“We have forgotten that before we began calling this date rape and date fraud, we called it exciting.”

“Women attempt suicide more often because they want to become the priority of those they love rather than always prioritizing them.”

“Unemployment to a man is the psychological equivalent of rape to a woman.”

“Minimizing the role of sexual attraction in rape denies our responsibility for reinforcing men’s addiction to female sexual beauty and then depriving men of what we’ve helped addict them to.”

“Feminism has taught women to sue men for sexual harassment or date rape when men initiate with the wrong person or with the wrong timing; no one has taught men to sue women for sexual trauma for saying “yes,” then “no,” then “yes.” … Men [are] still expected to initiate, but now, if they [do] it badly, they could go to jail.”

“Evenings of paying to be rejected can feel like a male version of date rape.”

“The reporting of depression is often associated with the dependency of women on men. But it is dependency on men successful enough to allow a woman the time to think about more than survival. Which is why, when we think about women who report depression, we think of middle-class women, not working-class women. The working-class woman is too worried about survival to report depression. Depression is a diagnosis that tends to increase among those with the luxury of worrying about something other than survival. The more a person is in Stage II, the more that person can afford to focus on depression.”

“A man being sued after a woman has more sex than intended is like Lay’s being sued after someone has more potato chips than intended. In brief, date rape can be a crime, a misunderstanding, or buyer’s remorse.”

“If a man ignoring a woman’s verbal “no” is committing date rape, then a woman who says “no” with her verbal language but “yes” with her body language is committing date fraud. And a woman who continues to be sexual even after she says “no” is committing date lying.”

“We often hear, “Rape is rape, right?” No. A stranger forcing himself on a woman at knife point is different from a man and woman having sex while drunk and having regrets the morning. What is different? When a woman agrees to a date, she does not make a choice to be sexual, but she does make a choice to explore sexual possibilities. The woman makes no such choice with a stranger or an acquaintance.”

“Spousal rape legislation is blackmail waiting to happen.”

“By starving our children of men, we have made them more vulnerable to the very abuse we are trying to prevent.”

Erin Pizzey

“Given that history, you might think I would be pleased to learn the Government is looking closely at the issue of domestic violence, and is launching a consultation on whether the definition of domestic violence should be widened to include emotional bullying and ‘coercive control’. But I’m afraid quite the opposite is true: I’m horrified.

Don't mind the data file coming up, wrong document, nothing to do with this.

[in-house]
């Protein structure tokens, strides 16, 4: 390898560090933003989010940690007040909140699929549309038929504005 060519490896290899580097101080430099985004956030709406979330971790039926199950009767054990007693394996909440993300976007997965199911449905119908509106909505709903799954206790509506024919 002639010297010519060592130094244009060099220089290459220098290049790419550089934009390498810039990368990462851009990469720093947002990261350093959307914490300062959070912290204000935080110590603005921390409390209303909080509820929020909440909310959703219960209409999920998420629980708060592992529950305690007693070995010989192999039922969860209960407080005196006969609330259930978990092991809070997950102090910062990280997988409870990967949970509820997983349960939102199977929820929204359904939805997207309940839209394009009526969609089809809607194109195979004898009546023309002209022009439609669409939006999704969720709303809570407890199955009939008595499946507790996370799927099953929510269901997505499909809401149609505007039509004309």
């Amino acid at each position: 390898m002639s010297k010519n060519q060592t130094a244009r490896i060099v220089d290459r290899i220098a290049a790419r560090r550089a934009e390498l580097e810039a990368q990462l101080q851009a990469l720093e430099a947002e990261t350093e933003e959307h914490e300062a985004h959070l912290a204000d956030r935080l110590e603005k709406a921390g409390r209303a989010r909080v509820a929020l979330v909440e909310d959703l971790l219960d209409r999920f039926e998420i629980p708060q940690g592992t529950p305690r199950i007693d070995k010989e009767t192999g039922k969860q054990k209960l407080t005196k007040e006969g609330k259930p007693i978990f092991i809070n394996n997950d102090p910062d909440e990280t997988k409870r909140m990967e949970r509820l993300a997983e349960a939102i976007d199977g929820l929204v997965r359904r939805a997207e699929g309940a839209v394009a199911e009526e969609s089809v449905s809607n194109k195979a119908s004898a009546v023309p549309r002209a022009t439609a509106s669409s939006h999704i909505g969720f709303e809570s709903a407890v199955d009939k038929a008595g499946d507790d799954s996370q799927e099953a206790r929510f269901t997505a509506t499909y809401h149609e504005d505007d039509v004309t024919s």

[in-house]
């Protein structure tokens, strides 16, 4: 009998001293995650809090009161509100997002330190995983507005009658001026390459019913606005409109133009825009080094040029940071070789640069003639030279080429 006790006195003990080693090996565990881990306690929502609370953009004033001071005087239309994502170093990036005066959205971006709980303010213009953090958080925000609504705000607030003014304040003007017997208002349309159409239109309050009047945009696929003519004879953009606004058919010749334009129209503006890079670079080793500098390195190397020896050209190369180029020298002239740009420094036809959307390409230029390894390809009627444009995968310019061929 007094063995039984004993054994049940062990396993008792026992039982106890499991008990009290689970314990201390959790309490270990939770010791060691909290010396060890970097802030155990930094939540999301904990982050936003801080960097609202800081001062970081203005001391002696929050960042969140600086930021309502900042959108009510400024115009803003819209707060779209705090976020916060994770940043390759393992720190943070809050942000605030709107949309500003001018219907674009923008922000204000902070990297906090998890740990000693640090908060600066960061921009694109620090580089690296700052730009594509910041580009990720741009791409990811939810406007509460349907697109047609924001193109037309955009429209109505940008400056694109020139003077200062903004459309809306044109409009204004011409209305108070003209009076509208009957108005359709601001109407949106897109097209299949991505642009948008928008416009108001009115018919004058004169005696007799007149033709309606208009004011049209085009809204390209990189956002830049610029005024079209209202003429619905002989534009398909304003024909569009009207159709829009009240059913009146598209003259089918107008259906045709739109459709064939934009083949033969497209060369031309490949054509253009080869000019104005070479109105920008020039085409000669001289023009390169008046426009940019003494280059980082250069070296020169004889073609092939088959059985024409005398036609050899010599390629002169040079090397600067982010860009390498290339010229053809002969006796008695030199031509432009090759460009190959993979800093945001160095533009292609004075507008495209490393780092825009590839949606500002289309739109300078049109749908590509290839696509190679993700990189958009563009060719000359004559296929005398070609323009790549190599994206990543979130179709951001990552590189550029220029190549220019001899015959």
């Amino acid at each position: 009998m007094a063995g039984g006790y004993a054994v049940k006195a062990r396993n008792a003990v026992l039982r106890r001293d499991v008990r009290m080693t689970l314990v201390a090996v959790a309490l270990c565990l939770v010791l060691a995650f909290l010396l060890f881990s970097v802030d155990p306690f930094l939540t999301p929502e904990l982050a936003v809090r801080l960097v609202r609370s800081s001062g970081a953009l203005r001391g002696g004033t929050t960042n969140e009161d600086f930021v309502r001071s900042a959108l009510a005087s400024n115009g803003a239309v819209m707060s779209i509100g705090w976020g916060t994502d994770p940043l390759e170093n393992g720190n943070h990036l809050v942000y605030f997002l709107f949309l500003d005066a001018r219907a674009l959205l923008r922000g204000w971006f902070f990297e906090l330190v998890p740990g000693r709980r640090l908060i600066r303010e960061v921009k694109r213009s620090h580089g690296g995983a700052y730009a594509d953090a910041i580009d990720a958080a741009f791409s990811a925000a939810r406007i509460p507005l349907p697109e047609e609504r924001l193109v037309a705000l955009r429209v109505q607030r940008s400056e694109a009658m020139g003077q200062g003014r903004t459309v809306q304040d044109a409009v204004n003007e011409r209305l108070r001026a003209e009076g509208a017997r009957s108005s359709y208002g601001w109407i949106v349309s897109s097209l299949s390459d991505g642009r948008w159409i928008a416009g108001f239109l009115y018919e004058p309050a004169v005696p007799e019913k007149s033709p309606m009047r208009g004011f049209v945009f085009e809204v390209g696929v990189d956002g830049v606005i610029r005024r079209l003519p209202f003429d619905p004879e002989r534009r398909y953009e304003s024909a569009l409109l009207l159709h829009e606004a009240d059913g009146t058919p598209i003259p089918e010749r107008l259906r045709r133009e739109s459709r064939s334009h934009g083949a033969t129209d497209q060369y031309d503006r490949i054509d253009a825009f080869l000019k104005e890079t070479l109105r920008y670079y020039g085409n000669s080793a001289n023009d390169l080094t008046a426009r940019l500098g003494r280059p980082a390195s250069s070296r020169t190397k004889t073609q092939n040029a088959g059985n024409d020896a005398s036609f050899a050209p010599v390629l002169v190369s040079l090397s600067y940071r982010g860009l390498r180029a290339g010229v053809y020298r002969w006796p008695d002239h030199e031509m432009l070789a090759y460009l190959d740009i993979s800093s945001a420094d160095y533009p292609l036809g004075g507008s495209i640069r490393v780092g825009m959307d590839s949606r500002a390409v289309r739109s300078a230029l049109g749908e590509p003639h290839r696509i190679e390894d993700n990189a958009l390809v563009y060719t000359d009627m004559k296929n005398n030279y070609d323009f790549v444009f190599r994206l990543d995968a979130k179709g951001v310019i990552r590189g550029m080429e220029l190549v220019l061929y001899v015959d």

“The Home Secretary Theresa May says: ‘Coercive control is a complex pattern of abuse using power and psychological control over another — financial control, verbal abuse, forced social isolation. These incidents may vary in seriousness and may be repeated over time.’

“In other words, she believes that in the eyes of the law it should no longer be only physical violence which constitutes domestic abuse.”

“Domineering, bullying husbands who shout at their wives but never lift a finger to hurt them would find themselves in court.”

“To me, the definition of domestic violence is quite clear: if you are not in fear of your life, you are not suffering it. In all other cases, where the aggression takes only an emotional form, or a few coffee cups have been chucked around, women in modern Britain thankfully have the option of finding a lawyer and choosing to separate from their husbands if they wish to do so.”

And those are just the first two speakers1 that are listed. But with those two speakers alone what do we have? Incest apologism. Objectification of women and viewing women as prostitutes. Date rape apologism. Equating rape and unemployment, which is beyond repulsive. Classism. Ableism. Support of allowing spousal rape to continue. Blaming women’s rights for child abuse. Suggesting that emotional abuse isn’t really all that bad.

I’m wondering how it is that you support or defend these people. How can you support a movement that claims to help men, but spends most of its time suggesting that abused persons weren’t actually abused? How can you support a movement that denies the reality that 99% of rapes are committed by men? How can you support a movement that blames victims for their rapes? How can you support a movement that mocks and ridicules people who have PTSD or Borderline Personality Disorder or other psychological issues stemming from traumas they have suffered? How do you support a movement that objectifies women, treating them as little more than sex toys, while simultaneously accusing women of either being too slutty for “Nice Guys” or of putting “Nice Guys” in the “friend zone”? Before you regale me with the sob story of how your movement is so misunderstood, maybe you should explain why you can support such a lying and bigoted movement in the first place. Better yet, save us both time and just walk away.